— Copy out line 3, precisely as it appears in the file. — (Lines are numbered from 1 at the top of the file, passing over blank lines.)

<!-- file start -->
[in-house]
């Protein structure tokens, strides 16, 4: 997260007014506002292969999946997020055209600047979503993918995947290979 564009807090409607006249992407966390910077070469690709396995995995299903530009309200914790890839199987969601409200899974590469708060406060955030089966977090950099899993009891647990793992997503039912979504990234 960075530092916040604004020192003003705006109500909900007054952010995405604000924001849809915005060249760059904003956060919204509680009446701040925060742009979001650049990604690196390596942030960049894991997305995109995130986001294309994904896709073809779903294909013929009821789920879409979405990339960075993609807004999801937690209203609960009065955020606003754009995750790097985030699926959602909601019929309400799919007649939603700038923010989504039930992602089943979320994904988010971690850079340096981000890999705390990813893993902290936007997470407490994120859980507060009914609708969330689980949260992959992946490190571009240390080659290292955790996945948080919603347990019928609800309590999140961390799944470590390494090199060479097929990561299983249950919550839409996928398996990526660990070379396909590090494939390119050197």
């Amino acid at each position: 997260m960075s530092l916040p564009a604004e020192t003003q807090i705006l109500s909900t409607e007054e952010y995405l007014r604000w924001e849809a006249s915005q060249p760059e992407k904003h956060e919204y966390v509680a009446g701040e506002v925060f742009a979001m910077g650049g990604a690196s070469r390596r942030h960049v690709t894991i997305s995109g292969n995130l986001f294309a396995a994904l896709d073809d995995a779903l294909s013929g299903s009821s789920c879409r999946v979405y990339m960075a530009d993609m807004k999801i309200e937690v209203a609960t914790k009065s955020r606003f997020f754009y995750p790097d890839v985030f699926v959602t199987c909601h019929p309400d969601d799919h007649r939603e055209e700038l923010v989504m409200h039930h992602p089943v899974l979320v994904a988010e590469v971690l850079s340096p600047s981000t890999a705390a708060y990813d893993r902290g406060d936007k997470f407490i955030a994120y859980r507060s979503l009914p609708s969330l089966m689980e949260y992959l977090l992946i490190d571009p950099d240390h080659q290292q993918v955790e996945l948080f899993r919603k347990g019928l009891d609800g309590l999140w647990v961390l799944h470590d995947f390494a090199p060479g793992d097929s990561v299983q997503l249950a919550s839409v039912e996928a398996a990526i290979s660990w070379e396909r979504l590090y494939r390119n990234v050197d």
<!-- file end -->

């Amino acid at each position: 997260m960075s530092l916040p564009a604004e020192t003003q807090i705006l109500s909900t409607e007054e952010y995405l007014r604000w924001e849809a006249s915005q060249p760059e992407k904003h956060e919204y966390v509680a009446g701040e506002v925060f742009a979001m910077g650049g990604a690196s070469r390596r942030h960049v690709t894991i997305s995109g292969n995130l986001f294309a396995a994904l896709d073809d995995a779903l294909s013929g299903s009821s789920c879409r999946v979405y990339m960075a530009d993609m807004k999801i309200e937690v209203a609960t914790k009065s955020r606003f997020f754009y995750p790097d890839v985030f699926v959602t199987c909601h019929p309400d969601d799919h007649r939603e055209e700038l923010v989504m409200h039930h992602p089943v899974l979320v994904a988010e590469v971690l850079s340096p600047s981000t890999a705390a708060y990813d893993r902290g406060d936007k997470f407490i955030a994120y859980r507060s979503l009914p609708s969330l089966m689980e949260y992959l977090l992946i490190d571009p950099d240390h080659q290292q993918v955790e996945l948080f899993r919603k347990g019928l009891d609800g309590l999140w647990v961390l799944h470590d995947f390494a090199p060479g793992d097929s990561v299983q997503l249950a919550s839409v039912e996928a398996a990526i290979s660990w070379e396909r979504l590090y494939r390119n990234v050197d």